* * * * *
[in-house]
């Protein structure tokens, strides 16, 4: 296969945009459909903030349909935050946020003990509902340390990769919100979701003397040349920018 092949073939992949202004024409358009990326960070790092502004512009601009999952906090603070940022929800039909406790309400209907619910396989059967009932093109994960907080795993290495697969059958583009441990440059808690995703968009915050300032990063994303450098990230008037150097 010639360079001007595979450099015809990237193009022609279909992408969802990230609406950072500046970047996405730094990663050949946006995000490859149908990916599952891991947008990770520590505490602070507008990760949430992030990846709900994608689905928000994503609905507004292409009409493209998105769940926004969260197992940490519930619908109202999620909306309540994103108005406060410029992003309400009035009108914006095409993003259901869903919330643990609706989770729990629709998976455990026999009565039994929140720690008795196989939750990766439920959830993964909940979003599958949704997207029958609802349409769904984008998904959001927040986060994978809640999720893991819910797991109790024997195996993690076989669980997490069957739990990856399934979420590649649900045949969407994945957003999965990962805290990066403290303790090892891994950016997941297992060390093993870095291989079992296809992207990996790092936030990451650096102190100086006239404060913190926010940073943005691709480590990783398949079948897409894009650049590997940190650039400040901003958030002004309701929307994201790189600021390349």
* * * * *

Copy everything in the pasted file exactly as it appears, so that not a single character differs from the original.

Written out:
[in-house]
């Protein structure tokens, strides 16, 4: 296969945009459909903030349909935050946020003990509902340390990769919100979701003397040349920018 092949073939992949202004024409358009990326960070790092502004512009601009999952906090603070940022929800039909406790309400209907619910396989059967009932093109994960907080795993290495697969059958583009441990440059808690995703968009915050300032990063994303450098990230008037150097 010639360079001007595979450099015809990237193009022609279909992408969802990230609406950072500046970047996405730094990663050949946006995000490859149908990916599952891991947008990770520590505490602070507008990760949430992030990846709900994608689905928000994503609905507004292409009409493209998105769940926004969260197992940490519930619908109202999620909306309540994103108005406060410029992003309400009035009108914006095409993003259901869903919330643990609706989770729990629709998976455990026999009565039994929140720690008795196989939750990766439920959830993964909940979003599958949704997207029958609802349409769904984008998904959001927040986060994978809640999720893991819910797991109790024997195996993690076989669980997490069957739990990856399934979420590649649900045949969407994945957003999965990962805290990066403290303790090892891994950016997941297992060390093993870095291989079992296809992207990996790092936030990451650096102190100086006239404060913190926010940073943005691709480590990783398949079948897409894009650049590997940190650039400040901003958030002004309701929307994201790189600021390349």